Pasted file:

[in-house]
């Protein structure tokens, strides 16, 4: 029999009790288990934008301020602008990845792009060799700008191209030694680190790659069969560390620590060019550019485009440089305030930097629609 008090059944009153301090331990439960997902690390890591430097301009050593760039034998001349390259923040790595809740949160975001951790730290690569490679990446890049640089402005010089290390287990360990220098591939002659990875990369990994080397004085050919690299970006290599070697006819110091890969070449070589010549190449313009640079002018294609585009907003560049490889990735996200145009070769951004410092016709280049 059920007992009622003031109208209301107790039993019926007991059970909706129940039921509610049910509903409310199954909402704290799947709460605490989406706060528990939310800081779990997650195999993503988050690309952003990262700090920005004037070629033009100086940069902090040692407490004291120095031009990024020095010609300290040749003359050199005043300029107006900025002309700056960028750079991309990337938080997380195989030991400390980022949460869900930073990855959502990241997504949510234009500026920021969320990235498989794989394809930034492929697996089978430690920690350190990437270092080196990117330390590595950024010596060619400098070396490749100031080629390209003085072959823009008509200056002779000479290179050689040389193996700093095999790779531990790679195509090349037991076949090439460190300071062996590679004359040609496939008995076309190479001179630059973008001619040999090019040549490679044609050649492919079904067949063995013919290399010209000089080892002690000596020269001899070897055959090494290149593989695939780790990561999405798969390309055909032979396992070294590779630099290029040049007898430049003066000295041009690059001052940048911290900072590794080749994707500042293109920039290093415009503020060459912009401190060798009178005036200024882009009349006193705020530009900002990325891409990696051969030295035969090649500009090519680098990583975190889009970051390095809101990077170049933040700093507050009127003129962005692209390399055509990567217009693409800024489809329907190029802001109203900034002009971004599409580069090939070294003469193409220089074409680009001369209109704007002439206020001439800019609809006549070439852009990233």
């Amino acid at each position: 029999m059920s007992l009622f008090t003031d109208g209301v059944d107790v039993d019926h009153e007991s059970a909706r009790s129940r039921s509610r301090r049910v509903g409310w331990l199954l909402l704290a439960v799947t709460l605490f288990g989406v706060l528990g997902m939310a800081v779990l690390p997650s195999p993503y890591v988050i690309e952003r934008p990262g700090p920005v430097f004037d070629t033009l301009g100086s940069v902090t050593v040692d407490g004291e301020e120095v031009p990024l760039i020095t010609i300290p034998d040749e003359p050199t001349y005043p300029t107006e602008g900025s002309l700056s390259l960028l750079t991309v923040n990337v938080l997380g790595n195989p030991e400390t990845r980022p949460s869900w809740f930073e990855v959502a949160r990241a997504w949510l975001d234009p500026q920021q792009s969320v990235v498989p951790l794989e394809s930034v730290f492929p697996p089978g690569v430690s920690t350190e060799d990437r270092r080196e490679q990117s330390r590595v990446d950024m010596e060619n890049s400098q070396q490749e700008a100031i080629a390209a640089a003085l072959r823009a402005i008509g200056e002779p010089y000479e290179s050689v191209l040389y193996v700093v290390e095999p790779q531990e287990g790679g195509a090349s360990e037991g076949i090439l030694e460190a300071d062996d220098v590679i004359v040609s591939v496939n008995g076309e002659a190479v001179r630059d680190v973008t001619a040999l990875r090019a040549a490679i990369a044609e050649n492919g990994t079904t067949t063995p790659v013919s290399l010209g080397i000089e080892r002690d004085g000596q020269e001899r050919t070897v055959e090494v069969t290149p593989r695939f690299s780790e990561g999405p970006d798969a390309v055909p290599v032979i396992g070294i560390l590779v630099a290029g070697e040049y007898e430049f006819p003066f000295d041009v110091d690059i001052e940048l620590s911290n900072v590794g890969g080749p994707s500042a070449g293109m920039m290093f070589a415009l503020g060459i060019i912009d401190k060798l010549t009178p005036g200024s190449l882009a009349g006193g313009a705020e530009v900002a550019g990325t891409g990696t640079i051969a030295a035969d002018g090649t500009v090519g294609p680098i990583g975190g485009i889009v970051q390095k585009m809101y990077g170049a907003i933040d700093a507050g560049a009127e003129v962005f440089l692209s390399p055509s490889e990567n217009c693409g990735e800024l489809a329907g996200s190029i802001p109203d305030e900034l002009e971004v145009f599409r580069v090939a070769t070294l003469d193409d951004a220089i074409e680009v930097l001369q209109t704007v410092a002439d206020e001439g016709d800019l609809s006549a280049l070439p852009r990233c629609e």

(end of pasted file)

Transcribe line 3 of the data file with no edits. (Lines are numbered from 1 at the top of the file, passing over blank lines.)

């Amino acid at each position: 029999m059920s007992l009622f008090t003031d109208g209301v059944d107790v039993d019926h009153e007991s059970a909706r009790s129940r039921s509610r301090r049910v509903g409310w331990l199954l909402l704290a439960v799947t709460l605490f288990g989406v706060l528990g997902m939310a800081v779990l690390p997650s195999p993503y890591v988050i690309e952003r934008p990262g700090p920005v430097f004037d070629t033009l301009g100086s940069v902090t050593v040692d407490g004291e301020e120095v031009p990024l760039i020095t010609i300290p034998d040749e003359p050199t001349y005043p300029t107006e602008g900025s002309l700056s390259l960028l750079t991309v923040n990337v938080l997380g790595n195989p030991e400390t990845r980022p949460s869900w809740f930073e990855v959502a949160r990241a997504w949510l975001d234009p500026q920021q792009s969320v990235v498989p951790l794989e394809s930034v730290f492929p697996p089978g690569v430690s920690t350190e060799d990437r270092r080196e490679q990117s330390r590595v990446d950024m010596e060619n890049s400098q070396q490749e700008a100031i080629a390209a640089a003085l072959r823009a402005i008509g200056e002779p010089y000479e290179s050689v191209l040389y193996v700093v290390e095999p790779q531990e287990g790679g195509a090349s360990e037991g076949i090439l030694e460190a300071d062996d220098v590679i004359v040609s591939v496939n008995g076309e002659a190479v001179r630059d680190v973008t001619a040999l990875r090019a040549a490679i990369a044609e050649n492919g990994t079904t067949t063995p790659v013919s290399l010209g080397i000089e080892r002690d004085g000596q020269e001899r050919t070897v055959e090494v069969t290149p593989r695939f690299s780790e990561g999405p970006d798969a390309v055909p290599v032979i396992g070294i560390l590779v630099a290029g070697e040049y007898e430049f006819p003066f000295d041009v110091d690059i001052e940048l620590s911290n900072v590794g890969g080749p994707s500042a070449g293109m920039m290093f070589a415009l503020g060459i060019i912009d401190k060798l010549t009178p005036g200024s190449l882009a009349g006193g313009a705020e530009v900002a550019g990325t891409g990696t640079i051969a030295a035969d002018g090649t500009v090519g294609p680098i990583g975190g485009i889009v970051q390095k585009m809101y990077g170049a907003i933040d700093a507050g560049a009127e003129v962005f440089l692209s390399p055509s490889e990567n217009c693409g990735e800024l489809a329907g996200s190029i802001p109203d305030e900034l002009e971004v145009f599409r580069v090939a070769t070294l003469d193409d951004a220089i074409e680009v930097l001369q209109t704007v410092a002439d206020e001439g016709d800019l609809s006549a280049l070439p852009r990233c629609e």